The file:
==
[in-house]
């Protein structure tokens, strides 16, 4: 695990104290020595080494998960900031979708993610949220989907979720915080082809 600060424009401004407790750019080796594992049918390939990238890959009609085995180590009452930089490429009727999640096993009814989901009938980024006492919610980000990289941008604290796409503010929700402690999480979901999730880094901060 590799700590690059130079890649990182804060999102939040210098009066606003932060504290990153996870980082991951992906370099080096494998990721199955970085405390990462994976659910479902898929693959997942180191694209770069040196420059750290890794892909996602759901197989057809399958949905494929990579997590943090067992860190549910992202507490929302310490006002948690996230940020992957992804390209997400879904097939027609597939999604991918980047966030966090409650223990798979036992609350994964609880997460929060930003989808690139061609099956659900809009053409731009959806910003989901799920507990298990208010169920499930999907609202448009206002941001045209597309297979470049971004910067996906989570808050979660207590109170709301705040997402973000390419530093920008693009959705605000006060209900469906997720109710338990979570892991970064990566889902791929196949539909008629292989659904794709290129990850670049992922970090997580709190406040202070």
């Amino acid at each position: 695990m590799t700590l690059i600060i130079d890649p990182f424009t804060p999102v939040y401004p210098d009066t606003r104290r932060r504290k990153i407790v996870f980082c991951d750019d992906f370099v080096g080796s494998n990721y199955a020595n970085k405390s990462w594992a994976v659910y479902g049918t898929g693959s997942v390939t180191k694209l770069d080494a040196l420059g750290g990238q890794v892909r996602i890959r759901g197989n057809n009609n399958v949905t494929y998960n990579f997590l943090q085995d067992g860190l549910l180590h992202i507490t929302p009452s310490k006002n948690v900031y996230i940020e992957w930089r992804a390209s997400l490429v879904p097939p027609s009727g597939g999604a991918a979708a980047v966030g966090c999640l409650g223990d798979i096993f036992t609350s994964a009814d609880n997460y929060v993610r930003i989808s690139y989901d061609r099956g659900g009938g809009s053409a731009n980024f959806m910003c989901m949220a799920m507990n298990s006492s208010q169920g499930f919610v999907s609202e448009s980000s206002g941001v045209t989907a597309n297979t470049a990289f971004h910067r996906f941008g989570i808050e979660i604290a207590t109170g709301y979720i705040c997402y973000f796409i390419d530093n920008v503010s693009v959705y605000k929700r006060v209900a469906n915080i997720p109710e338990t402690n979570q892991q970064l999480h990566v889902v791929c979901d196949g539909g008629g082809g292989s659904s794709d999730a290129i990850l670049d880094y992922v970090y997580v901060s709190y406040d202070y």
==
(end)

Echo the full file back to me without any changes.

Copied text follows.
[in-house]
């Protein structure tokens, strides 16, 4: 695990104290020595080494998960900031979708993610949220989907979720915080082809 600060424009401004407790750019080796594992049918390939990238890959009609085995180590009452930089490429009727999640096993009814989901009938980024006492919610980000990289941008604290796409503010929700402690999480979901999730880094901060 590799700590690059130079890649990182804060999102939040210098009066606003932060504290990153996870980082991951992906370099080096494998990721199955970085405390990462994976659910479902898929693959997942180191694209770069040196420059750290890794892909996602759901197989057809399958949905494929990579997590943090067992860190549910992202507490929302310490006002948690996230940020992957992804390209997400879904097939027609597939999604991918980047966030966090409650223990798979036992609350994964609880997460929060930003989808690139061609099956659900809009053409731009959806910003989901799920507990298990208010169920499930999907609202448009206002941001045209597309297979470049971004910067996906989570808050979660207590109170709301705040997402973000390419530093920008693009959705605000006060209900469906997720109710338990979570892991970064990566889902791929196949539909008629292989659904794709290129990850670049992922970090997580709190406040202070």
């Amino acid at each position: 695990m590799t700590l690059i600060i130079d890649p990182f424009t804060p999102v939040y401004p210098d009066t606003r104290r932060r504290k990153i407790v996870f980082c991951d750019d992906f370099v080096g080796s494998n990721y199955a020595n970085k405390s990462w594992a994976v659910y479902g049918t898929g693959s997942v390939t180191k694209l770069d080494a040196l420059g750290g990238q890794v892909r996602i890959r759901g197989n057809n009609n399958v949905t494929y998960n990579f997590l943090q085995d067992g860190l549910l180590h992202i507490t929302p009452s310490k006002n948690v900031y996230i940020e992957w930089r992804a390209s997400l490429v879904p097939p027609s009727g597939g999604a991918a979708a980047v966030g966090c999640l409650g223990d798979i096993f036992t609350s994964a009814d609880n997460y929060v993610r930003i989808s690139y989901d061609r099956g659900g009938g809009s053409a731009n980024f959806m910003c989901m949220a799920m507990n298990s006492s208010q169920g499930f919610v999907s609202e448009s980000s206002g941001v045209t989907a597309n297979t470049a990289f971004h910067r996906f941008g989570i808050e979660i604290a207590t109170g709301y979720i705040c997402y973000f796409i390419d530093n920008v503010s693009v959705y605000k929700r006060v209900a469906n915080i997720p109710e338990t402690n979570q892991q970064l999480h990566v889902v791929c979901d196949g539909g008629g082809g292989s659904s794709d999730a290129i990850l670049d880094y992922v970090y997580v901060s709190y406040d202070y």